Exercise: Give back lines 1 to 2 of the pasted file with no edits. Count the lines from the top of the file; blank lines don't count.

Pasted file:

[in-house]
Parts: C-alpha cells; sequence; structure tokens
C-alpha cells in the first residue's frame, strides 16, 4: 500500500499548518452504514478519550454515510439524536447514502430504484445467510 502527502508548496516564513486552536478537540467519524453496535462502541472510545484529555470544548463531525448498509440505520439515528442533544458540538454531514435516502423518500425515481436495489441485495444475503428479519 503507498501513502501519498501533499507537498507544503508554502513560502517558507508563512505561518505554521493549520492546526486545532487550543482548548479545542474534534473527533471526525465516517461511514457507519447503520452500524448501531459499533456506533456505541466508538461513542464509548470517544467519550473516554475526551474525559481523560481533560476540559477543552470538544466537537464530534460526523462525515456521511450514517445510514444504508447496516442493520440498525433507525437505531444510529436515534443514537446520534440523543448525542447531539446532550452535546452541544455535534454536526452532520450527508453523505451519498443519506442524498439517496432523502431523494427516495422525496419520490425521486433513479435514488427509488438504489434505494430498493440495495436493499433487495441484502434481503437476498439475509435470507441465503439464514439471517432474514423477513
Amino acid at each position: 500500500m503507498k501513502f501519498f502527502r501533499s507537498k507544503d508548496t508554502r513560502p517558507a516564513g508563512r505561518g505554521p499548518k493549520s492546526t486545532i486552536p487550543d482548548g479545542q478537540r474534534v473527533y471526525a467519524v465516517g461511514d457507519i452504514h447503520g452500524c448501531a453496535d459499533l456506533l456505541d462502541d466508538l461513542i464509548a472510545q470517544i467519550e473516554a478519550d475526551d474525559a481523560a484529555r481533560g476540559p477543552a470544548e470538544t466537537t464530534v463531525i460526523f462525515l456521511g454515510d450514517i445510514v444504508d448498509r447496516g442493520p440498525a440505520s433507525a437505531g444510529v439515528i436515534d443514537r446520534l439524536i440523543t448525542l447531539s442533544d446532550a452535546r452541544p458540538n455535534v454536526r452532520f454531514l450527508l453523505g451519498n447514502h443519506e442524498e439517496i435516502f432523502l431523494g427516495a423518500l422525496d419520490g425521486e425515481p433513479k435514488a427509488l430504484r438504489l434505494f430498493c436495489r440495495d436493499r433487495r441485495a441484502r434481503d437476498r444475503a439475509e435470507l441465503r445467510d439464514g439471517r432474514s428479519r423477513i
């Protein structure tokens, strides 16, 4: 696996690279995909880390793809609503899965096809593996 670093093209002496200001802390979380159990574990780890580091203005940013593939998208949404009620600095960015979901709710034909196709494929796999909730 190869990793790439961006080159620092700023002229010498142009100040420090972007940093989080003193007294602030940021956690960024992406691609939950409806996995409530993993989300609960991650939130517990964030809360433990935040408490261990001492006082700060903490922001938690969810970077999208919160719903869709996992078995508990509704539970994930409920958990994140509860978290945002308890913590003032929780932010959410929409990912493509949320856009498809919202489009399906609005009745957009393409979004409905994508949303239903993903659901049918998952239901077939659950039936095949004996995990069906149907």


[in-house]
Parts: C-alpha cells; sequence; structure tokens